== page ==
Step back: For weeks, VCs have been warning startups to buckle down as belts tighten. Y Combinator expects the downturn to last for up to 24 months, while Fred Wilson, a long-time VC, wrote that he’d be “planning to ride this thing out for at least 18 months or more.”

Read the full piece on-site.DM

        

TOGETHER WITH VANTA

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WHAT ELSE IS BREWING

  • Solid Power, a solid-state battery-maker, is aiming to send test cells to BMW and Ford by the end of 2022.
  • The Biden admin announced a series of executive actions to restart stalled solar projects and accelerate domestic solar production. The US solar industry was thrown into crisis by a US Commerce Department probe in April.
  • Sony’s first car will most likely be a high-end vehicle with, naturally, lots of entertainment frills.
  • Gatik, an autonomous trucking company, will deliver paper goods from Georgia-Pacific to several dozen Sam’s Club locations in the Dallas-Fort Worth area.
  • Apple’s annual dev conference—WWDC—is happening this week. As our colleagues at the daily newsletter wrote on Monday, the star of the show is one that isn’t there: Apple’s rumored AR/VR headset.

Snap Poll: Would you rather purchase an AR/VR headset from Meta or Apple?

TOGETHER WITH MCKINSEY & CO

McKinsey & Co

10 tech trends for the next 10 years. Whether you’re an AI developer or someone who’s trying to impress at your next strategy meeting, don’t miss this report on the top 10 trends in tech. McKinsey lays out everything you need to know about clean technologies, next-gen computing, and the future of connectivity. Get it here.

BITS AND BYTES

image of a flickering vertical farm, framed by electricity and lettuce llustration: Francis Scialabba, Photo: onurdongel/Getty Images

Stat: LED lighting alone can account for between 50% and 65% of some indoor farms’ electric bills, according to the 2021 Global CEA Census Report.

Quote: “If you’re a startup without any real scale, managing your supply chain in this environment is beyond challenging.”—Jeff Schuster, president of global forecasting at research firm LMC Automotive on Rivian, to the Wall Street Journal

Read: How Apple is sneakily updating iOS for AR/VR.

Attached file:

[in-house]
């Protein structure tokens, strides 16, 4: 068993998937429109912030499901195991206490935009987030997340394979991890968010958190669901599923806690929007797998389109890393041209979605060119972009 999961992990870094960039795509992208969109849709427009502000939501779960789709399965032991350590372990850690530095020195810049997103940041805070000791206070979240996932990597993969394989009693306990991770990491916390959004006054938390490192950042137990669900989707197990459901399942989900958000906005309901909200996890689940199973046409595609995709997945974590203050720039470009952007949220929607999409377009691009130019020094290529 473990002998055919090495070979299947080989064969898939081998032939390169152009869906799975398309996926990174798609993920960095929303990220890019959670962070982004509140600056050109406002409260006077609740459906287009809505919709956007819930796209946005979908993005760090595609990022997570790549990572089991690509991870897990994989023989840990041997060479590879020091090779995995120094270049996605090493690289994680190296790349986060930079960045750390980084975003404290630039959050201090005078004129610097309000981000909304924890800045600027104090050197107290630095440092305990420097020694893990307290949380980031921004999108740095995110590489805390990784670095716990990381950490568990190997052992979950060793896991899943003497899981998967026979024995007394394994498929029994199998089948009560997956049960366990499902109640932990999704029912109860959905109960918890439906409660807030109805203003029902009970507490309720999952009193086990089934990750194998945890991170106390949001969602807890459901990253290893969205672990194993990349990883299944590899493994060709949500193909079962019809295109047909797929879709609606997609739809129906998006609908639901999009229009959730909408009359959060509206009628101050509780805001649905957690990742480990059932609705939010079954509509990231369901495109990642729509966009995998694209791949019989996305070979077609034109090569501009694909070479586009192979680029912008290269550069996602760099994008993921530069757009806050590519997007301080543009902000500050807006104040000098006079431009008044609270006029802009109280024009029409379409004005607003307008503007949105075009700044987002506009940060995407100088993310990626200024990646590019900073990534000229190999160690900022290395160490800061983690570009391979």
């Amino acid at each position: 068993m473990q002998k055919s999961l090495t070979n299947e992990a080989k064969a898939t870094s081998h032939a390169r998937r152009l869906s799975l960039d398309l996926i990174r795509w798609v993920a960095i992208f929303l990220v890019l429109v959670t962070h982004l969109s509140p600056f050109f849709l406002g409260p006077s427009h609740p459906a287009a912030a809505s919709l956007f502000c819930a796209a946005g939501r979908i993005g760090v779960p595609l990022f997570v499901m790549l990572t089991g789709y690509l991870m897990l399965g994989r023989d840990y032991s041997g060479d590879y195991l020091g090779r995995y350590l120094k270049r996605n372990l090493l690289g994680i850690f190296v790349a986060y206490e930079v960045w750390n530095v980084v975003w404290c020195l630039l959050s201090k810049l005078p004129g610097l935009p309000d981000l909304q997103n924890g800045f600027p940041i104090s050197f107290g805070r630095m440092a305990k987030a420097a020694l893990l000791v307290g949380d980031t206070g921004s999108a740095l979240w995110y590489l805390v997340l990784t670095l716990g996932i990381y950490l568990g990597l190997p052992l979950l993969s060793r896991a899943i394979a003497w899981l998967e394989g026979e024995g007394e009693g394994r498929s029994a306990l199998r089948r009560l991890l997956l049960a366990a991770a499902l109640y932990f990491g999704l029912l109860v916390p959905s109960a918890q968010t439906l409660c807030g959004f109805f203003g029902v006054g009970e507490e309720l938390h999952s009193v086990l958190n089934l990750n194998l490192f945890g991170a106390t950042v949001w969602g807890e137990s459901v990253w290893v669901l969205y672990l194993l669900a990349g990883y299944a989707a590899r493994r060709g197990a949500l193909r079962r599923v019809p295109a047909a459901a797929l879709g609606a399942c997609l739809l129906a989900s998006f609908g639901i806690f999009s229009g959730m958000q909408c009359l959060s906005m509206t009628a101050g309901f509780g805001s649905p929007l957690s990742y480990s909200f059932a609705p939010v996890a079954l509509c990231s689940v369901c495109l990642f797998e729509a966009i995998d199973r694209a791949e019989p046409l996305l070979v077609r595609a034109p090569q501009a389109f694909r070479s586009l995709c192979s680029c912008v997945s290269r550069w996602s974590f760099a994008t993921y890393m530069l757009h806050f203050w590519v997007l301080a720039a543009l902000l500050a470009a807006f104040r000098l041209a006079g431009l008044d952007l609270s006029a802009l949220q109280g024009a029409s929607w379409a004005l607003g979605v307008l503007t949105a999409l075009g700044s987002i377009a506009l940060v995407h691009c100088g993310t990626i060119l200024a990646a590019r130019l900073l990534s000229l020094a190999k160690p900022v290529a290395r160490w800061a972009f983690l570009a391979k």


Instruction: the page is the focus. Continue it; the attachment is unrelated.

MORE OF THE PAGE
One powerful app: Enable your workforce to work better from anywhere. This ebook from RingCentral reveals how to securely future-proof your communications across devices and scale with ease. Get it here.*

*This is sponsored advertising content.

READER POLL

A particularly surprising tech startup-luxury brand crossover (Oura x Gucci) prompted last week’s reader poll on non-wrist wearables, like smart rings or smart clothing.

The results are in, and just ~12% of the 2,030 respondents to our poll currently own a non-wrist wearable. But 57% of you are open to buying something like that eventually, while just under one-third (31%) said, “Eh—not for me!”

Let’s check in with the rest of the world, shall we? As we reported earlier this year, the share of wearable devices that are not wrist- or ear-based increased from 7% in Q3 2020 to 12% a year later, per IDC.

  • So, it’s not just you, cherished readers—a small but growing segment of the population is eyeing different wearable form-factors too.

FROM THE CREW

Listen to Imposters

A blue and orange background with the silhouette of a head on top. "Morning Brew" is written across the top and the word "imposters" in bold is written across the silhouette.

Have you ever felt in over your head at work? Like any day your boss will find out you Google 95% of the things you’re supposed to know? Well, so has everyone—even the people you look up to the most.

In order to show that nobody has it all figured out, Morning Brew launched a new podcast, Imposters, where the Brew’s executive chairman, Alex Lieberman, sits down with the most respected names in business, sports, and entertainment to talk about how they overcame their personal challenges.

Check out Imposters here.

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Written by Hayden Field and Dan McCarthy